Once someone finds us on Google Maps or Google Search, he or she will then visit our website. Perusing our website, they will get a glimpse into our community and information that will help them discern whether this faith community would be more likely than others to suit them and their family.
I am doing everything I can to make our website user-friendly and engaging. But I can’t do anything to make our location rank higher on Google Maps. That is up to you. Post a review!
Think of it this way: Posting on social media is an easy way to be a witness, to acknowledge our friendship with Jesus. Without being cringey about it, Google, Facebook, Instagram, etc, are channels for simple demonstrations of the joy and gratitude that comes with our faith, to celebrate that we are not alone in this world.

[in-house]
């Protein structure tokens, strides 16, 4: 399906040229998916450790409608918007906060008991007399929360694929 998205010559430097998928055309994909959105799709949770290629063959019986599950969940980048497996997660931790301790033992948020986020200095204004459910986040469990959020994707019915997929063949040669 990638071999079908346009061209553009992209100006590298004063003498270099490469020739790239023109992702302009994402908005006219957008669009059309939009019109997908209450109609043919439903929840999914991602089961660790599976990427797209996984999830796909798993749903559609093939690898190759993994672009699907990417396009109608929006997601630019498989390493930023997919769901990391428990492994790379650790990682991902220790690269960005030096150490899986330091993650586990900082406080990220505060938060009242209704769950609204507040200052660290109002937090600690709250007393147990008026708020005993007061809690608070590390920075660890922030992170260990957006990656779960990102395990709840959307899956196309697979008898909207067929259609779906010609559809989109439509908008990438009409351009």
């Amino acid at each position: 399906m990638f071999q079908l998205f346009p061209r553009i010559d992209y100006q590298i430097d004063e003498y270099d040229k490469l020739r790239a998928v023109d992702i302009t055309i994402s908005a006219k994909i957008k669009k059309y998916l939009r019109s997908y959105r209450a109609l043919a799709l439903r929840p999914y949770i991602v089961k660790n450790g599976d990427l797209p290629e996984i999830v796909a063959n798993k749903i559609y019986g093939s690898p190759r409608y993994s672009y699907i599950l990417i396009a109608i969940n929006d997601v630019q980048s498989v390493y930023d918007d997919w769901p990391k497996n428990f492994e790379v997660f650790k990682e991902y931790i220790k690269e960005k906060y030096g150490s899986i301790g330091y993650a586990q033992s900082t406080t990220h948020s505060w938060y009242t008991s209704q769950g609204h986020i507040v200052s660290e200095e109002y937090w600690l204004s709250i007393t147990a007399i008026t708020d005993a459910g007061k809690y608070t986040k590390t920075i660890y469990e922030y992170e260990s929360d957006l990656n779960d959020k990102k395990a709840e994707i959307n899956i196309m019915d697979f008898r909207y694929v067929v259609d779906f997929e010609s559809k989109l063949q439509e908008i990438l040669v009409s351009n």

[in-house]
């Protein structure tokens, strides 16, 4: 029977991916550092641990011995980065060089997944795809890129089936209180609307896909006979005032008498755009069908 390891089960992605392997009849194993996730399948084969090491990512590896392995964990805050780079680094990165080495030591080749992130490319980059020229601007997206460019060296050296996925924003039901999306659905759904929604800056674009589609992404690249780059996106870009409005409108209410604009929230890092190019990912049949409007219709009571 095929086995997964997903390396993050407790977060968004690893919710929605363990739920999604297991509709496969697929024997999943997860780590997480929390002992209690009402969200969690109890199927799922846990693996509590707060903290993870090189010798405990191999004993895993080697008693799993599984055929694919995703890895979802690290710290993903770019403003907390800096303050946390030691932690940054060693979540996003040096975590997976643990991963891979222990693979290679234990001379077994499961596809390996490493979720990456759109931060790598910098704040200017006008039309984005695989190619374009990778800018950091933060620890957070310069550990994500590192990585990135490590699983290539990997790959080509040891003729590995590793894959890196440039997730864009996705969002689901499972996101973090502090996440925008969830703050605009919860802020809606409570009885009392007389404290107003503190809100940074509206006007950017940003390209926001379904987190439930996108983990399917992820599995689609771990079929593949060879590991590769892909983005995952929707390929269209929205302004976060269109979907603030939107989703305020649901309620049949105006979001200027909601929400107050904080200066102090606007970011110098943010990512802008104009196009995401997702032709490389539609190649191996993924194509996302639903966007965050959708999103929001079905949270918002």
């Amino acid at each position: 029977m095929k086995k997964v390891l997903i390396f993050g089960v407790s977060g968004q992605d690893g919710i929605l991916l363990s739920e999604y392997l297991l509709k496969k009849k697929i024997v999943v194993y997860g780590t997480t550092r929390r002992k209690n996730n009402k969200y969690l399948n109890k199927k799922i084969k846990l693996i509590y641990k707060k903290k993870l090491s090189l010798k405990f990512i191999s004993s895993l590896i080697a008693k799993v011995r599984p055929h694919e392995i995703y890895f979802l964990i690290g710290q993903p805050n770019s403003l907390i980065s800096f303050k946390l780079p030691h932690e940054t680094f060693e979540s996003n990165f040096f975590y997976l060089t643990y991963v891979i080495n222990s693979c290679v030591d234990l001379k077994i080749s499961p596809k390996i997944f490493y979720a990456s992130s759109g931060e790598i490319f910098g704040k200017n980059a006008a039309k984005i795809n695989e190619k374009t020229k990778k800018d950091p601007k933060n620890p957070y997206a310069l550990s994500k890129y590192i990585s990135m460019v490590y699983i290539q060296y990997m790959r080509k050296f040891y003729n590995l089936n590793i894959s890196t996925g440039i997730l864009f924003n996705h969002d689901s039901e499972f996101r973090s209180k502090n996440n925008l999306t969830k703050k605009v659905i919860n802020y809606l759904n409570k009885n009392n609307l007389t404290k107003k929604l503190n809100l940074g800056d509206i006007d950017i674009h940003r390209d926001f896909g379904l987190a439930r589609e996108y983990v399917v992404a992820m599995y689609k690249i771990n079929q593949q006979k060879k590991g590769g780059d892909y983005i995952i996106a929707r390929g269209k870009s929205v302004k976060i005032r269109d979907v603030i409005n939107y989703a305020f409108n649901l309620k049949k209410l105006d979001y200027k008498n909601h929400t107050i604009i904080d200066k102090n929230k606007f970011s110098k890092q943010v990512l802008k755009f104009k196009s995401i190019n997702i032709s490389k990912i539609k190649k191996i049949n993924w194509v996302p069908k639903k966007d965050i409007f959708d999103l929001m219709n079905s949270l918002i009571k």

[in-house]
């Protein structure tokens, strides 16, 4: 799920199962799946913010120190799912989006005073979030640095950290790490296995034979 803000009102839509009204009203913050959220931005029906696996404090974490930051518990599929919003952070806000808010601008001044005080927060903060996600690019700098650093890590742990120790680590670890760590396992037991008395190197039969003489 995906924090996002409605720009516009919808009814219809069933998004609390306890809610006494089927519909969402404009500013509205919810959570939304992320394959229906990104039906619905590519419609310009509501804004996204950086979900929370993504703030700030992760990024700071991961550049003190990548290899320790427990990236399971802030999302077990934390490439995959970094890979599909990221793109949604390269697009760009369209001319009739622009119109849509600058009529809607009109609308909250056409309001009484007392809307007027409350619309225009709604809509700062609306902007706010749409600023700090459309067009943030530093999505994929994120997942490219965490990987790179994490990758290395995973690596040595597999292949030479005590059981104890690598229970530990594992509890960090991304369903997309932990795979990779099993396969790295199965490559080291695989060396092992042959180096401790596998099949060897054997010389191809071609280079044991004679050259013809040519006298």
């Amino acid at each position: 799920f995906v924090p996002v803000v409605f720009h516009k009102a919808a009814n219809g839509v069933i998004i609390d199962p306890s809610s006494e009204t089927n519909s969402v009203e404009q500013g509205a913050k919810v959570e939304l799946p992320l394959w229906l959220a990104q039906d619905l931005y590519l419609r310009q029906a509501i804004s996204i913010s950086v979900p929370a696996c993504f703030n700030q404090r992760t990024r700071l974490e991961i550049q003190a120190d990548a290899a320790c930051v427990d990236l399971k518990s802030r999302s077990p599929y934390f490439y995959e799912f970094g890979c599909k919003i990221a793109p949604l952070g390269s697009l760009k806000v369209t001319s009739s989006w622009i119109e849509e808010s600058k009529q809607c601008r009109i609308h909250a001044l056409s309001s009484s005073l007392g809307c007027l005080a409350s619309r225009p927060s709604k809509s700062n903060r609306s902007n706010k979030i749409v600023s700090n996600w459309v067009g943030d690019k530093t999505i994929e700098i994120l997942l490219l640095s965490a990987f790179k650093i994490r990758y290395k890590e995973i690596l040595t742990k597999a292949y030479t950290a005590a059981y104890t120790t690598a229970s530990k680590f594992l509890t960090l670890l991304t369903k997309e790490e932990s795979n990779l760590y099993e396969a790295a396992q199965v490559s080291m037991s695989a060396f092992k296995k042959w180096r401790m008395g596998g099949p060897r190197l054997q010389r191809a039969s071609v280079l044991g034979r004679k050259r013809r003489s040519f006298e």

For the past eleven weeks, we have investigated and reflected together on what are the essential beliefs of Christian faith. Those beliefs mean ‘diddly squat’ or ‘stuff all’ if they do not translate into a Christian lifestyle. And a Christian lifestyle is not worth living at all if it is not characterised by joy and gratitude.
I am assuming you have not posted a review on Google because you do not know how to or how valuable it is to us. If you have not posted a review because you do not experience joy and gratitude to God and for each other, then let’s fix that…
What is joy? It is a quality or attitude of delight and happiness. Joy is experienced naturally in many circumstances of life and in human relationships. It is especially important in the life of the friends of Jesus, who experience joy in response to all God has done for us.